3. Patricia-I have had dogs all my life. I now have a five year Dachshund. Just like you we have to spell words because she is so smart. Chanel is the greatest blessing. No matter what Chanel will always be failthful to you. Dogs think that you are the best thing in the world. And I believe the bond between our two species has been so enduring because dogs are as capable of loving us as we are of loving them. We all get older and do slow down. Being a baby boomer myself, my Roxie is my child and she makes me feel young again. Enjoy your blessed gift until the end. She looks good to me.
    Arleen recently posted…How To Reboot and Get Back to BusinessMy Profile

    • Patricia Weber

      For sure she, Chanel brings us immense joy. We can learn a lot from dogs. Chanel has inspired me to write several blog posts about those lessons as I call them.

  4. My Sam is my boy. He is my company when I am working at home and always knows when I need some extra attention. I had to put my old cat down and I hated it but I knew it was time. 🙂
    Susan Cooper recently posted…Homemade Baking Mix: RecipeMy Profile

  5. I had to give up my pet cat when my son came along because he had such strong allergies. We recently got birds and I don’t have any problem understanding the love and grief that can be associated with anticipating the loss of a pet. I buy sympathy cards for friends who have lost a pet the same way I would someone who has lost a family member. At the end of the day, that’s precisely what it feels like.
    Debra Yearwood recently posted…8 Tips On What To Do In A Communications Crisis And 9 Tips On What Not To DoMy Profile

  6. Suzanne Fluhr (Just One Boomer)

    Our dog, Dino, an 8 year old cockapoo, is definitely our “fur baby”. This is kind of astounding since my husband was ready for him to be returned to the SPCA soon after my son and I adopted him when he was 6 months old. Now, my husband is his favorite person. (Of course, Dino’s back story prompted a blog post on Boomeresque). We adopted him when I started working at home, so he has most definitely been my buddy. We enjoy him, but also the instant bond we have with other dog lovers. It’s amazing how many people will stop to chat when you have a dog with you on a walk. We will be traveling for 5 months next year and Dino will be staying with my sister-in-law. Dino will love the one he’s with and my sister-in-law is a dog person, so I know he’ll be well looked after physically and emotionally, but I am dreading that separation and the inevitable final one.
    Suzanne Fluhr (Just One Boomer) recently posted…Traveling through HistoryMy Profile

  7. Krystyna Lagowski

    We’ve always had pets – dogs, cats, guinea pigs. Right now I have a 16 year old Burmese cat, who was diagnosed with failing kidneys last winter, and it was so sad. Can’t bear the thought of her leaving me, but we’re determined to make the most of our time together. She’s becoming thin and frail, but surprised me the other day – I bought a laser toy, and she perked right up, chased after it like a kitten. It was just a delight! There’s hardly a greater joy than watching her pupils grow like saucers as she scampers after the taunting red laser beam!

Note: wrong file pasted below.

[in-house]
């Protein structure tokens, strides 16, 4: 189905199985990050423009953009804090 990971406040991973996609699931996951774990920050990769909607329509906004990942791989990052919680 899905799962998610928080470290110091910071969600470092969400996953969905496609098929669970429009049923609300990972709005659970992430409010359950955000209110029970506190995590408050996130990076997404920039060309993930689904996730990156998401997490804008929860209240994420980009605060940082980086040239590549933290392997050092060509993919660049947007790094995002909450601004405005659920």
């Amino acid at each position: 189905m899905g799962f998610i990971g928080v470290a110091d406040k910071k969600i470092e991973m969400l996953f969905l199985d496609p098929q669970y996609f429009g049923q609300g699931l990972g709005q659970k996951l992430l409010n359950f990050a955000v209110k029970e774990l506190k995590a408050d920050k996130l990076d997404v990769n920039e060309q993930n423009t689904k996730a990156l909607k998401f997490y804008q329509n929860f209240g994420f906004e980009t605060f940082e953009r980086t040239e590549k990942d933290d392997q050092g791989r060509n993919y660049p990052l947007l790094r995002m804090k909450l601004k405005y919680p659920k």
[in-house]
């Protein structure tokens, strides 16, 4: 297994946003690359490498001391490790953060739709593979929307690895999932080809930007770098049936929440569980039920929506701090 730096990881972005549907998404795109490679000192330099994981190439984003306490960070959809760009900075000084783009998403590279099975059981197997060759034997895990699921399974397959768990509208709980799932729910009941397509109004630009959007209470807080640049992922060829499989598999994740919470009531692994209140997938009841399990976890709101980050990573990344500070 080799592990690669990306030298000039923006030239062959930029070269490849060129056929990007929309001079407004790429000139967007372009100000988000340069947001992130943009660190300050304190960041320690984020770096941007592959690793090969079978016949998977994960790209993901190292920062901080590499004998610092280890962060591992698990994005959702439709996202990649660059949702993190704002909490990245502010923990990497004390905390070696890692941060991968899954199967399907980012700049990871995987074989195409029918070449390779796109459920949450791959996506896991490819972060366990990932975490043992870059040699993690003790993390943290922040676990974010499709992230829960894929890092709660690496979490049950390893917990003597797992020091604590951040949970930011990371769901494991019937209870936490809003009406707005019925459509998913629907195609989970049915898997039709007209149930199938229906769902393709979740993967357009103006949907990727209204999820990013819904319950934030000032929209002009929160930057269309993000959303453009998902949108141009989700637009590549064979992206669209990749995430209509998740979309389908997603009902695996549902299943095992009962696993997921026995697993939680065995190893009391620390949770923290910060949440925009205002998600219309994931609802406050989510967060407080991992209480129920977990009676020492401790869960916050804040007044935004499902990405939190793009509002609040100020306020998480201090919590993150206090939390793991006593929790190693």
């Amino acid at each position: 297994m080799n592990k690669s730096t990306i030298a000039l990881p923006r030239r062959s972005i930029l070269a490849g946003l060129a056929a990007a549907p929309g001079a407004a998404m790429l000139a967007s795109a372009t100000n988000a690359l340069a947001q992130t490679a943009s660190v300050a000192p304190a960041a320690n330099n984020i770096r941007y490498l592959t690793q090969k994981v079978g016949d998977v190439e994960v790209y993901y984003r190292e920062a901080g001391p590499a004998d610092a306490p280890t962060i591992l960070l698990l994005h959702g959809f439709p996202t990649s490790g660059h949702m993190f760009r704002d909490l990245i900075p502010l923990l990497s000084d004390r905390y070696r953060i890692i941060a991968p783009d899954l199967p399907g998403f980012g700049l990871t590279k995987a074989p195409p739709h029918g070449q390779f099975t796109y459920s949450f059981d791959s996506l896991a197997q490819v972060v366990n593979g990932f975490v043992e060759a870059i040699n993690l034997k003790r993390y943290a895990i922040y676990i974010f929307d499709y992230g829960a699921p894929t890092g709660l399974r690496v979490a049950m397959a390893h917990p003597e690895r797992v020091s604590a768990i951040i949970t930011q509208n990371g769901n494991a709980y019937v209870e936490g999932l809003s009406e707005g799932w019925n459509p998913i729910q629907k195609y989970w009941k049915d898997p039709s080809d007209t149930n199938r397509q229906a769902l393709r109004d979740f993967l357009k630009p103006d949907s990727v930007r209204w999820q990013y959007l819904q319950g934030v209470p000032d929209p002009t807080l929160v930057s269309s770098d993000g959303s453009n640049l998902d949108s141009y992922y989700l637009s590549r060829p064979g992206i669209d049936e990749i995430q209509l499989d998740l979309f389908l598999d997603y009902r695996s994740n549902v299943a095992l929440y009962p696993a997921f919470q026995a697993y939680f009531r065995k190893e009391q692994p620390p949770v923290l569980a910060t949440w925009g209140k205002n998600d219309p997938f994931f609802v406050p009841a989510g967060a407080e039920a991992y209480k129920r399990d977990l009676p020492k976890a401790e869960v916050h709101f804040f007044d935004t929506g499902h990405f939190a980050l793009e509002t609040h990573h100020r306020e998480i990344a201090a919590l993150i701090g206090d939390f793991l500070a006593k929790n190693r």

Krystyna Lagowski recently posted…Applause, applause for the Bauhaus Eos convertibleMy Profile

    • This is somewhat where I am Krystyna: making the best of what time we might have still here together. And you never know what a day will bring. I’ve this week discovered Chanel loves tilapia. Granted I have to bake a filet for her every few days but hey, if it keeps her happy and puts a little more weight on her, terrific. Sounds like the laser beam is just what your cat needed. Thanks for posting.
      PatriciaWeber recently posted…Have You Ever Had Anticipatory Grief that You Back Burnered?My Profile

  8. Jeannette Paladino

    Pat — I can understand the grief over a lost pet, although I’ve never owned a dog or cat. Probably rare, but I didn’t have one as a child growing up, and now I live in a pet-free building. But I have friends with dogs and cats and even I’ve become attached to them. One friend has a yellow lab. Labs are the sweetest dogs on earth. I met Sunny when he was a puppy and now he’s 13 (which is a long life for a big dog). He’s failing and my friend is dreading when he’s gone. I know I will miss him very much. Such a loving dog who likes nothing more than for you to stroke his head and rub is belly. The most endearing thing about animals is that they give you unrequited love.
    Jeannette Paladino recently posted…6 Ways to “Brand” Yourself to Success Even if You’re Just Starting OutMy Profile

  9. Cheryl Therrien

    I SO do not want to think about this. I have 3 dogs and 1 cat. Kerri is the first fur child my husband and I have. She is aging and not aging well. She has developed health issues. It breaks my heart that she can no longer do those things she loves, like tug of war and running after a ball. I don’t know how long she has left, but I hope that I do not have to make the decision for her. I am going to have a small emotional breakdown when it’s her time. She really is more like a toddler than a dog… I am sad now. Time to stop writing.
    Cheryl Therrien recently posted…Making QuicksandMy Profile

  10. Interesting Pat. Had never heard of dog dementia before. Am sure you will make Chanel feel loved and cherished.
    Catarina recently posted…What’s your strategy?My Profile

  11. Jacqueline Gum (Jacquie)

    This really threw me back to memories of my dog and cats throughout the years…how much I loved them and a big a part of my family they were. The end is the worst, but I found it was easier for all of us if I didn’t anticipate it. But I still miss them.
    Jacqueline Gum (Jacquie) recently posted…The Speech Police… Where’s The Justice?My Profile

  12. I am a cat owner. My oldest cat is 10 years old and is doing fairly well. My MIL cat on the other hand is 18 or so and she feels that she won’t last much longer. She’s still happy though but sleeps a lot.